Thank you very much for inviting me to appear before you today.
Bill C-59 proposes complex and major updates to national security law. It would address several decisions of the Federal Court of Canada, and widespread concerns expressed about Bill C-51 in 2015.
The Canadian Bar Association generally supports the goals and structure of Bill C-59 as a positive change, modernizing the legal framework for Canada’s national security infrastructure and increasing transparency, oversight and review, features that have previously been lacking. Our comments and analysis of the proposals in Bill C-59 are offered in hopes of further improving the bill.
Our written submissions provide a number of specific recommendations and I would refer you to those for the more technical amendments we propose. I will use my time today to focus on two or three areas of broader concern.
First of all, we support the creation of the national security and intelligence review agency, the NSIRA. I just have a couple of comments with respect to it but in particular with respect to the mandate. While we commend the decision to avoid language that would unnecessarily restrict the agency's mandate, an overly broad mandate could hinder the agency's ability to focus and assess its performance against its mandate.
In the way that it's drafted now, the NSIRA has responsibility for broad review of any activity of “a department that relates to national security or intelligence”. “Intelligence” is a very broad term. It could include things that are done by anything from the Canada Revenue Agency to Fisheries and Oceans, police departments, etc.
“National security” is also problematic given the multiple definitions that we see in different pieces of legislation. In particular, we remain concerned about the SCISA, the Security of Canada Information Sharing Act, or with the amendments that we have today. The breadth of the definition of an “activity that undermines the security of Canada” in section 2 is still very broad and notably it's different from the definition in the CSIS Act of “threats to the security of Canada”. Having two definitions is not helpful. It's confusing and it doesn't provide a clear mandate for national security agencies and in particular for an oversight or review agency.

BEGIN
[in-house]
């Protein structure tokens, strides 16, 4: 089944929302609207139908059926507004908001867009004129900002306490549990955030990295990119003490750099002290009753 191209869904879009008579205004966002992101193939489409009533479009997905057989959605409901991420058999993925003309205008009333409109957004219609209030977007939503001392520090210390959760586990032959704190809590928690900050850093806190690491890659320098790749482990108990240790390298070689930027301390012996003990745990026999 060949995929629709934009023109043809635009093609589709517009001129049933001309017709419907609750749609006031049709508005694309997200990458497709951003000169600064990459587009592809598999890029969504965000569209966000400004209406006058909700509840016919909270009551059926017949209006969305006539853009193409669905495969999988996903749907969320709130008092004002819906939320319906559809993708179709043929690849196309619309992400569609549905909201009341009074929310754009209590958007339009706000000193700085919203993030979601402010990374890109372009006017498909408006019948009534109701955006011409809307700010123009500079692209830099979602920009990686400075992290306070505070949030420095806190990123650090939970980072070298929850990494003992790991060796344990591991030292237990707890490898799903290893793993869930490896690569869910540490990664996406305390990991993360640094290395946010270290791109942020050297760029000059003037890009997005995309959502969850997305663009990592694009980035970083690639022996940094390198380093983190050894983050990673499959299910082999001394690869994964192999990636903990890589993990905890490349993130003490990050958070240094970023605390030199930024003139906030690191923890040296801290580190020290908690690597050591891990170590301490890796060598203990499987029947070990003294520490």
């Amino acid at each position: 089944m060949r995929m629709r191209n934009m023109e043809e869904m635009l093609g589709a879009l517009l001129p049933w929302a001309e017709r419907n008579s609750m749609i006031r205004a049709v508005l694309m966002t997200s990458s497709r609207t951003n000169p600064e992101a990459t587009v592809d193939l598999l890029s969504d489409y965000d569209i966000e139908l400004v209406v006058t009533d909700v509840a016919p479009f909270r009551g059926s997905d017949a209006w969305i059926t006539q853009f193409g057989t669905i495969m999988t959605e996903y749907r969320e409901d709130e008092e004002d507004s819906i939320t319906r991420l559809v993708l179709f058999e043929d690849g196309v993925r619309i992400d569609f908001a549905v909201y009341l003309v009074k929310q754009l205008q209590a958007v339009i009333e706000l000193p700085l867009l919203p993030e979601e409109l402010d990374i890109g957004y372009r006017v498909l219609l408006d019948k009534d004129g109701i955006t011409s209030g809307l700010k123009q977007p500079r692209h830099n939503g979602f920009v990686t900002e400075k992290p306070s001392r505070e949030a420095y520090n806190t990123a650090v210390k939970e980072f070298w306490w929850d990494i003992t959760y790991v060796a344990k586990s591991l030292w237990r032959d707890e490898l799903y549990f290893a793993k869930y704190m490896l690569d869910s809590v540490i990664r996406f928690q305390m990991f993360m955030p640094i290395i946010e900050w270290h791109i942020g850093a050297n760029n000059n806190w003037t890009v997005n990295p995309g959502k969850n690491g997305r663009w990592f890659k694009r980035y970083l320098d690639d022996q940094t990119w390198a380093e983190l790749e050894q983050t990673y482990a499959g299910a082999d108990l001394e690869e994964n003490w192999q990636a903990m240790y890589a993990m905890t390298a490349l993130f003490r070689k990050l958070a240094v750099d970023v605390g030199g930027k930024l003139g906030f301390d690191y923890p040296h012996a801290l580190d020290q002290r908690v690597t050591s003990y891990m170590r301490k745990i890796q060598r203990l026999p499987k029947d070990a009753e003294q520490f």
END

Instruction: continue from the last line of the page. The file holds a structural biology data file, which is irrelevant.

I would also note in passing that the amendment to the exception in section 2(2) of the SCISA is troubling as it actually substantially reduces the protection under the current version. Several legitimate political activities might be seen on their face as undermining the sovereignty or territorial integrity of Canada.
In the past, we've recommended that there be one coherent, clear definition of “national security” and we continue to be of that view. It's also unclear whether certain other activities fall under the definition of “national security” at all. For example, the Secure Air Travel Act, SATA, does not refer to national security and it's unclear whether the review of SATA activities would fall under the NSIRA or not. In other words, is this national security legislation? Does it fall under NSIRA?
The coordination of the work of the NSIRA with other review agencies is obviously key although we would note that there remain significant gaps in the review framework. The problem is particularly stark with the Canada Border Services Agency, and we've expressed concerns about this lack of independent review of the CBSA in several past submissions.
CBSA remains one of the largest law enforcement agencies in the country and has no independent oversight or review at all. This is not a role that NSIRA should take on although it does highlight the problem of having a vague definition of “national security” because arguably everything that Canada Border Services Agency does could fall into a broad understanding of national security in a vague sense.
Everyday complaints about problems at the border should not be burdening NSIRA and its resources. A specialized review agency is required.
We also have concerns, in particular, with respect to NSIRA's access to information, and in particular that NSIRA would have access to any information other than a cabinet confidence that it deems necessary to conduct its work. This would extend explicitly to information subject to solicitor-client privilege, professional secrecy of advocates and notaries, or litigation privilege, creating an open-ended mechanism to review legal advice given to the government. This is of significant concern to the CBA.